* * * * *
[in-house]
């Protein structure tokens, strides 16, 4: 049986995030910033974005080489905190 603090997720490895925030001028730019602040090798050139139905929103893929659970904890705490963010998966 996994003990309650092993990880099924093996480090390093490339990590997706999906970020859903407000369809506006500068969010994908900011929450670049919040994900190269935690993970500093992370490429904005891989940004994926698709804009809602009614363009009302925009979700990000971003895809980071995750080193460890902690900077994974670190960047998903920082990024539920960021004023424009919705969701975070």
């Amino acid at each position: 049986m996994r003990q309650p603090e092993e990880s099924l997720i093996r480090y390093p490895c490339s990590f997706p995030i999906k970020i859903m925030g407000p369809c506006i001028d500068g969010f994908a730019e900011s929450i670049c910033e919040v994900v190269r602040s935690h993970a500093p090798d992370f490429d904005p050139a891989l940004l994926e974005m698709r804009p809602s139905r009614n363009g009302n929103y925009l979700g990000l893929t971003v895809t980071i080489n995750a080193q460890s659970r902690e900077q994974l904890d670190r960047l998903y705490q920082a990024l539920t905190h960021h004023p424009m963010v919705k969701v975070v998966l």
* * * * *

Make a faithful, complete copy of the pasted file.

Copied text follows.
[in-house]
């Protein structure tokens, strides 16, 4: 049986995030910033974005080489905190 603090997720490895925030001028730019602040090798050139139905929103893929659970904890705490963010998966 996994003990309650092993990880099924093996480090390093490339990590997706999906970020859903407000369809506006500068969010994908900011929450670049919040994900190269935690993970500093992370490429904005891989940004994926698709804009809602009614363009009302925009979700990000971003895809980071995750080193460890902690900077994974670190960047998903920082990024539920960021004023424009919705969701975070």
């Amino acid at each position: 049986m996994r003990q309650p603090e092993e990880s099924l997720i093996r480090y390093p490895c490339s990590f997706p995030i999906k970020i859903m925030g407000p369809c506006i001028d500068g969010f994908a730019e900011s929450i670049c910033e919040v994900v190269r602040s935690h993970a500093p090798d992370f490429d904005p050139a891989l940004l994926e974005m698709r804009p809602s139905r009614n363009g009302n929103y925009l979700g990000l893929t971003v895809t980071i080489n995750a080193q460890s659970r902690e900077q994974l904890d670190r960047l998903y705490q920082a990024l539920t905190h960021h004023p424009m963010v919705k969701v975070v998966l």